City of Boston
At a Glance
Engagement and Behavior Change
Sean Mulderigg performed a feasibility analysis of installing a microgrid in the City of Boston to increase resiliency and protect its citizens.
Having witnessed the devastation that New York City endured during super storm Sandy, the City of Boston saw the need to protect its citizens, particularly low-income populations, by developing and implementing resilient energy infrastructure. EDF Climate Corps fellow Sean Mulderrig was enlisted to identify communities with attributes favorable for the development of multi-user microgrids, local power grids capable of operating independently of the larger grid during a power outage.
After analyzing energy use model simulations on over 80,000 buildings in Boston, Sean worked with city agencies and cabinets to select eight initial communities for microgrid feasibility assessment based on their potential to increase energy affordability, resiliency and social equity. He collected data on size and use classification for the 100+ buildings, as well as collated energy use data on 40+ City of Boston and Boston Housing Authority properties within the selected communities. The Department of Energy’s Combined Heat and Power Technical Assistance Partnership (DOE CHP TAP) analyzed the data to determine the optimal system size, emissions reduction potential and cost savings for CHP powered microgrids. This narrowed the field of eight communities down to one. For this location, Sean recommended the City explore additional means of powering the microgrid system, particularly solar and battery systems. Sean also developed a community engagement strategy to educate business and property owners on the benefits of these systems, and to request energy use data for future technical analyses.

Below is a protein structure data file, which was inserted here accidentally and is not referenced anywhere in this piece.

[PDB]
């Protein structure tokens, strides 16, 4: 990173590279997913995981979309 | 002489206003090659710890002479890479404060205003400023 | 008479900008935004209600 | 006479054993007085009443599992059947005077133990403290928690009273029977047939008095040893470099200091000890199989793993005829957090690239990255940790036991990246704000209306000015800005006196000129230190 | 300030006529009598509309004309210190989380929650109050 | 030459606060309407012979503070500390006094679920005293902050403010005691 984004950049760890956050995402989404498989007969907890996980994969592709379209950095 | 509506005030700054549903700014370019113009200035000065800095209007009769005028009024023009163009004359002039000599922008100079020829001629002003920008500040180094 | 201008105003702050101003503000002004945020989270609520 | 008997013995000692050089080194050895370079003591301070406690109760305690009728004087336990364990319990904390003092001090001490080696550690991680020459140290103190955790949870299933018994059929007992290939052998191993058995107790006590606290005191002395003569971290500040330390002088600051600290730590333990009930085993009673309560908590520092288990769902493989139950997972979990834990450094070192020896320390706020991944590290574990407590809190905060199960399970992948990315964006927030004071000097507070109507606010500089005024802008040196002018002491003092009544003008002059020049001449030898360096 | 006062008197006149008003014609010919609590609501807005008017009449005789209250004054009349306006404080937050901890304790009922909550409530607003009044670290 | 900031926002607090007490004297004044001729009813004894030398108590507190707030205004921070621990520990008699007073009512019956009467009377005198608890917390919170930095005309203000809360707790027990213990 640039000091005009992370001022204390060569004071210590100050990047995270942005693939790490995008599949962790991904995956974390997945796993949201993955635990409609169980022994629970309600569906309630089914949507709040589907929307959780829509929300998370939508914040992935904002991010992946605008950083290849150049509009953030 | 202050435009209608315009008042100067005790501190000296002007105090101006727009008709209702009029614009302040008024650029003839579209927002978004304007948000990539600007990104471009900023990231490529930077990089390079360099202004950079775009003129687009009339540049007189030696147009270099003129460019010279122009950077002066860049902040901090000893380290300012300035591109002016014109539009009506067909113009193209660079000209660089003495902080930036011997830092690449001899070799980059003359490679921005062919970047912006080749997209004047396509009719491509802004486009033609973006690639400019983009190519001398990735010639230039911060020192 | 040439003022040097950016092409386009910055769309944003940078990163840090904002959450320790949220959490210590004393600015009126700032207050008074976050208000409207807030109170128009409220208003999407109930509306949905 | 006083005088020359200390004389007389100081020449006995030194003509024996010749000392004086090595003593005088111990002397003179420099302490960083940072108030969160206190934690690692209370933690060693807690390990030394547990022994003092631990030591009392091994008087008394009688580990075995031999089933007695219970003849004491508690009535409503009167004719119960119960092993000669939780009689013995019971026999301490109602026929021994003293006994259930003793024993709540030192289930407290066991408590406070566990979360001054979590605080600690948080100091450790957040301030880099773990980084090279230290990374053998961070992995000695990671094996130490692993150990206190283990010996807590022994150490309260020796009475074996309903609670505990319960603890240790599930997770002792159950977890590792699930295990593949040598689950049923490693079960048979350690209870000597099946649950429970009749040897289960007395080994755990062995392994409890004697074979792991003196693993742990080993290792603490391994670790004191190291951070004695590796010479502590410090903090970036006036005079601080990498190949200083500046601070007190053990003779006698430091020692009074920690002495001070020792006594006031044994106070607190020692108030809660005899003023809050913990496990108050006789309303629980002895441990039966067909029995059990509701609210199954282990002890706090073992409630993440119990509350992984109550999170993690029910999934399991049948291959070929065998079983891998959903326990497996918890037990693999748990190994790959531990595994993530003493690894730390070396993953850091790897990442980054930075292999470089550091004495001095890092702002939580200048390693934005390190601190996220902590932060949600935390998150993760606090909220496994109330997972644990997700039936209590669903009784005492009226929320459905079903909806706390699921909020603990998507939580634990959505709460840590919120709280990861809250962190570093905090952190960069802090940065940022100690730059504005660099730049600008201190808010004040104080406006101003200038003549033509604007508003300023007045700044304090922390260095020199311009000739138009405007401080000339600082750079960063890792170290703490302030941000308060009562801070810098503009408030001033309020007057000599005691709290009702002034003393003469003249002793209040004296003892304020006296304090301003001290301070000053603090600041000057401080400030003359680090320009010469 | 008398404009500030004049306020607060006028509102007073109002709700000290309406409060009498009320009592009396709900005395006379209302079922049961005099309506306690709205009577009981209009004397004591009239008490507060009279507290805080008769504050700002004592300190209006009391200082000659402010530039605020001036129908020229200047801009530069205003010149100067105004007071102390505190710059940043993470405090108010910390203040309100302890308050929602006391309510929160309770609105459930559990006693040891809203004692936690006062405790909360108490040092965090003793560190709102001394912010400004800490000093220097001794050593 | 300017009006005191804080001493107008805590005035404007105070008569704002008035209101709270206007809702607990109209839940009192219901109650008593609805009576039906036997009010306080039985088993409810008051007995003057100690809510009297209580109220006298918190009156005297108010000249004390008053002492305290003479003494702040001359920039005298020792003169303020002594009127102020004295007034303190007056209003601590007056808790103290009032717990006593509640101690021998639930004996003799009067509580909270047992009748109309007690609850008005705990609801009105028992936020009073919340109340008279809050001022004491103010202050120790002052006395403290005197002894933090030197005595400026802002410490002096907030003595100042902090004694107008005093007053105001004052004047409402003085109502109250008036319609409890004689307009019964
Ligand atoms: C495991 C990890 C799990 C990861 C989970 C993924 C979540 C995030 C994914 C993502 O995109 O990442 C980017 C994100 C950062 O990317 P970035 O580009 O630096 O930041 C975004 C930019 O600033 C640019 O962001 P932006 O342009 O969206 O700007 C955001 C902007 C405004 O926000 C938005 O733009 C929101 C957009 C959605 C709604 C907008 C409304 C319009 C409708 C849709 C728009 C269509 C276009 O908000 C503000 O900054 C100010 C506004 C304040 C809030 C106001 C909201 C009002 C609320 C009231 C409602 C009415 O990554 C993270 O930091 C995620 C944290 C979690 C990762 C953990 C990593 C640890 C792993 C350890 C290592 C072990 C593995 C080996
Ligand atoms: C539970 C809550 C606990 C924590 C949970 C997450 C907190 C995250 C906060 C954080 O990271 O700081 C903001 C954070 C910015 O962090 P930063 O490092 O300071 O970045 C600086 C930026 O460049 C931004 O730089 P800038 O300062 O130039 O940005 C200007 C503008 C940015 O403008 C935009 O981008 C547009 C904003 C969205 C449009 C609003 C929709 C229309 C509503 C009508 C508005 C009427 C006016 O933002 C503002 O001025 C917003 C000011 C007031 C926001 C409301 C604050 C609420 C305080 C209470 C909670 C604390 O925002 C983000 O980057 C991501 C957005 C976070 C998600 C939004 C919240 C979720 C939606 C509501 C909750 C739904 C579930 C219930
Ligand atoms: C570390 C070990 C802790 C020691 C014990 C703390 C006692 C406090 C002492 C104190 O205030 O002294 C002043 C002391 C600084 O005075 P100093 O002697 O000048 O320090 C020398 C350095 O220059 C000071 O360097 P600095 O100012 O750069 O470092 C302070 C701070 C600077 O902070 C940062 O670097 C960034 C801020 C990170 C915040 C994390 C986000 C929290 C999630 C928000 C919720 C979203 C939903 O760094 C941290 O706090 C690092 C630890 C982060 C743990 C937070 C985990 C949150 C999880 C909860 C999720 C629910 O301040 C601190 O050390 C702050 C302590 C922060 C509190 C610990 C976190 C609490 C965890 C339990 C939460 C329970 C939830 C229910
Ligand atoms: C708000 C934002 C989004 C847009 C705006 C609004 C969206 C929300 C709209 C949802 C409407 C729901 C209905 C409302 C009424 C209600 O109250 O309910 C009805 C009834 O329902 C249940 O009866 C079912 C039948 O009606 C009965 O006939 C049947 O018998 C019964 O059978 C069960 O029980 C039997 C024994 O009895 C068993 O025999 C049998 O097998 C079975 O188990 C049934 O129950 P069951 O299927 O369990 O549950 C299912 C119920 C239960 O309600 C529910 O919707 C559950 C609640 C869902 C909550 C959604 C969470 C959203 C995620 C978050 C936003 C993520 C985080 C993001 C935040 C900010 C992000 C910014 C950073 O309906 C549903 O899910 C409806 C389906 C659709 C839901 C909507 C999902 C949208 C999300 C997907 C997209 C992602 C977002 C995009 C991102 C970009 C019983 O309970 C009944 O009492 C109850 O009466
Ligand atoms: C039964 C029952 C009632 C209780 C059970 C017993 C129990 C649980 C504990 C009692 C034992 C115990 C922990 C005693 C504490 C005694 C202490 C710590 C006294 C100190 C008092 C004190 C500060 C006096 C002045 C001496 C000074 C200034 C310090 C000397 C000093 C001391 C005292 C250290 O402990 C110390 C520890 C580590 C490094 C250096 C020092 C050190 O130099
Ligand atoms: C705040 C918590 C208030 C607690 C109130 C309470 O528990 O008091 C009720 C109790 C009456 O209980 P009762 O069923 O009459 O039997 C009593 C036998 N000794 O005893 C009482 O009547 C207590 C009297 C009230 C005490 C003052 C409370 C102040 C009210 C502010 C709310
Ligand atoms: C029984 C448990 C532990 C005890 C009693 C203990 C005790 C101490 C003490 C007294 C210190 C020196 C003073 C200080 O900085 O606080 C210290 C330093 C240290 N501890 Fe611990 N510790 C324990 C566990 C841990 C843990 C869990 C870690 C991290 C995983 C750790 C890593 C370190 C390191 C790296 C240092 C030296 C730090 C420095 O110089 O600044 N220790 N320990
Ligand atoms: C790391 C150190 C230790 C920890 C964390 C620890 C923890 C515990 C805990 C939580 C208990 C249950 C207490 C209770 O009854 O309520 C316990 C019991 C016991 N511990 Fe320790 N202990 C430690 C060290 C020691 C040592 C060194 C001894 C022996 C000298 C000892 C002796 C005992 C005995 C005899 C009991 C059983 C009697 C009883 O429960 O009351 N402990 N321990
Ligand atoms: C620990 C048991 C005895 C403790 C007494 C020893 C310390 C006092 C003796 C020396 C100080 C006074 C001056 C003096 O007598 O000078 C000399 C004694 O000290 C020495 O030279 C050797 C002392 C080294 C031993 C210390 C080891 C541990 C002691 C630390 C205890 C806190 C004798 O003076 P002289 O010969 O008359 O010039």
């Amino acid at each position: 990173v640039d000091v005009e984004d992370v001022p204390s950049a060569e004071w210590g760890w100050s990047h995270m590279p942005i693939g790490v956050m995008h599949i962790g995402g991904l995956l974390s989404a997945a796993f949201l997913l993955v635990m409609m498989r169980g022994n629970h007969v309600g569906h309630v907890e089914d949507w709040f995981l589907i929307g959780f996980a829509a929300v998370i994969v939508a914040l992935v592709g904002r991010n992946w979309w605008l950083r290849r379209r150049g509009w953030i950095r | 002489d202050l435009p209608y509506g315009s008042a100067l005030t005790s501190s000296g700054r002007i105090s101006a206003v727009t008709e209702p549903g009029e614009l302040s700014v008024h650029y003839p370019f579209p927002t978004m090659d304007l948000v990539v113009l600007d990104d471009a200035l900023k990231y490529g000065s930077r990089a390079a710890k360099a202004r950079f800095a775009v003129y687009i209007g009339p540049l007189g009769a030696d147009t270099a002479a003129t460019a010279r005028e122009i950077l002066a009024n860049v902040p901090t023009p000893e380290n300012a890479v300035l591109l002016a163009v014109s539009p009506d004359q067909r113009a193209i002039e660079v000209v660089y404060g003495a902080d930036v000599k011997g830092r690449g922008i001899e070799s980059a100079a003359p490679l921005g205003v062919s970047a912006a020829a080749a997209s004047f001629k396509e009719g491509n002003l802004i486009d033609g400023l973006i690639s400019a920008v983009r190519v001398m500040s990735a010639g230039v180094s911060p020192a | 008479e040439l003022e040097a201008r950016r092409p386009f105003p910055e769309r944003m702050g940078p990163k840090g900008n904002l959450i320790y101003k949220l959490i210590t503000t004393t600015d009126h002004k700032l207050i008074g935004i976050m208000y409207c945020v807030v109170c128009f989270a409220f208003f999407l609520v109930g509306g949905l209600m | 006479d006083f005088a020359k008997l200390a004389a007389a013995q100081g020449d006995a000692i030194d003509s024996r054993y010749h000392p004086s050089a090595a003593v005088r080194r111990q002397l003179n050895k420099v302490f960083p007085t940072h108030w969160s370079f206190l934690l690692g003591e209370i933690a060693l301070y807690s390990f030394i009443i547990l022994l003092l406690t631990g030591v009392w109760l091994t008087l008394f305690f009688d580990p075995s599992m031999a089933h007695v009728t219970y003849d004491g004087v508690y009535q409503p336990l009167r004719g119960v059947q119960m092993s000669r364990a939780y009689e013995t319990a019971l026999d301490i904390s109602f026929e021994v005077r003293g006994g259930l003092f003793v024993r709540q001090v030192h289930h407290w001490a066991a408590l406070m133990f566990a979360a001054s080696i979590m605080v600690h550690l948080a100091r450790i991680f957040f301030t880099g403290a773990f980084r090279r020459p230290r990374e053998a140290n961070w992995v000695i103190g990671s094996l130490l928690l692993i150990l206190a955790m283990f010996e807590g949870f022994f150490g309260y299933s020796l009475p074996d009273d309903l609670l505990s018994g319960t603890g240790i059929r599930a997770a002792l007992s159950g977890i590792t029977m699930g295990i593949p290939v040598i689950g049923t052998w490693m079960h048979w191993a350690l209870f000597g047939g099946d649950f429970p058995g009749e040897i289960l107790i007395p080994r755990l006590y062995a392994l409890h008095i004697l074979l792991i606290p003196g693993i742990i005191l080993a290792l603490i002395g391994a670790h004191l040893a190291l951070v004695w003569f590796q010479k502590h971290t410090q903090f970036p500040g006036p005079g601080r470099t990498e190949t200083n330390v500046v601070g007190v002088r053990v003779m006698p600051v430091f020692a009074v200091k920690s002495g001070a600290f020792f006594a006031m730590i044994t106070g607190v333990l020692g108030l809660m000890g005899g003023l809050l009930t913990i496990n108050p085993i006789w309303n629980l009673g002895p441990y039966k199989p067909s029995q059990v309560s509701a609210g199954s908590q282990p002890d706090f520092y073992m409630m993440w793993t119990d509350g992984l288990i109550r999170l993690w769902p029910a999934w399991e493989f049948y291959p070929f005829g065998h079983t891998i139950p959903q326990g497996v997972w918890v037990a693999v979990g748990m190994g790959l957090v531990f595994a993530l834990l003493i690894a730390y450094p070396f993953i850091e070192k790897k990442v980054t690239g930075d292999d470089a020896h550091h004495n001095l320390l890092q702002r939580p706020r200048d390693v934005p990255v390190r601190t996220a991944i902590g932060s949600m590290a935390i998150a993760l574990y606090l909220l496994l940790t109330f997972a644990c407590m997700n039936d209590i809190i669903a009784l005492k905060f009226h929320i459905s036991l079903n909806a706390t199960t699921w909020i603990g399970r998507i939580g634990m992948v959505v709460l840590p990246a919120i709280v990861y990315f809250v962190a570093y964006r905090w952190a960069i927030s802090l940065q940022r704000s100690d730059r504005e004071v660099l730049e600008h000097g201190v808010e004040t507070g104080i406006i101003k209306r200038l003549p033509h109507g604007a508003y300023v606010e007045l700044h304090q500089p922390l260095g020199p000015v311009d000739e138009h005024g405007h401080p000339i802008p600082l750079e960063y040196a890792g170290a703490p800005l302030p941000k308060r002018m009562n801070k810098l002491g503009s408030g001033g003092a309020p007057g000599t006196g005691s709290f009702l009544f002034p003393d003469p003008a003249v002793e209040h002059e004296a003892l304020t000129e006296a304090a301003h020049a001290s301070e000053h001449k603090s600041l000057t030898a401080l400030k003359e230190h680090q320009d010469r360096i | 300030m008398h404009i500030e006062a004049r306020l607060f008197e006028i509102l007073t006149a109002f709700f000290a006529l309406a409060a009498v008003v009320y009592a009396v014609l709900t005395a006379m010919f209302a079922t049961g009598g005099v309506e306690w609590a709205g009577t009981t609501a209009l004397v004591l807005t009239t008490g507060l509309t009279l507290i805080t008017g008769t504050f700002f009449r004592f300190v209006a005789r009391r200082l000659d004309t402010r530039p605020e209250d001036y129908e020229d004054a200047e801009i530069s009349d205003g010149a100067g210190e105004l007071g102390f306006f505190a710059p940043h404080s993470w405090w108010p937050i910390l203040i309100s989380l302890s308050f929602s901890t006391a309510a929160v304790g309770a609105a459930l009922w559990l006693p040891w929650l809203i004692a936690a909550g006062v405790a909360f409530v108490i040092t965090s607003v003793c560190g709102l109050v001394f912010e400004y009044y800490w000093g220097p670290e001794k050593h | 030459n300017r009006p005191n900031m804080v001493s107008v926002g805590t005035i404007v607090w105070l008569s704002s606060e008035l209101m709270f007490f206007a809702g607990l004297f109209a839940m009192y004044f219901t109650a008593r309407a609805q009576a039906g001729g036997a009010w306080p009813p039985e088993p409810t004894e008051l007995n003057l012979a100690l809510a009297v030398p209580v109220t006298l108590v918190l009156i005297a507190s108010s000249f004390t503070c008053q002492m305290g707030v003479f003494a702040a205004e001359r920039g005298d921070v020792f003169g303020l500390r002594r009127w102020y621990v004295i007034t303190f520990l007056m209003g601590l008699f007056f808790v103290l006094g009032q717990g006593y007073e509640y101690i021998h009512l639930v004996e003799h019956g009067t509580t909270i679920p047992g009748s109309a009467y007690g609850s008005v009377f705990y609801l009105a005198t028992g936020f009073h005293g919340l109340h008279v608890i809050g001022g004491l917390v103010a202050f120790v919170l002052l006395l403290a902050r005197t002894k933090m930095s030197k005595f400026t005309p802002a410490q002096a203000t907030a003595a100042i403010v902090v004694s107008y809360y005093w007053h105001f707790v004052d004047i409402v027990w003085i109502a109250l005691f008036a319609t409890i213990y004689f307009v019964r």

Sean’s engagement with city stakeholders helped to raise awareness and galvanize enthusiasm for the potential benefits of a multi-user microgrid in Boston. Using Sean’s community engagement strategy, future feasibility analyses can include private building energy use data, which will provide a more robust view of implementing microgrids in Boston communities.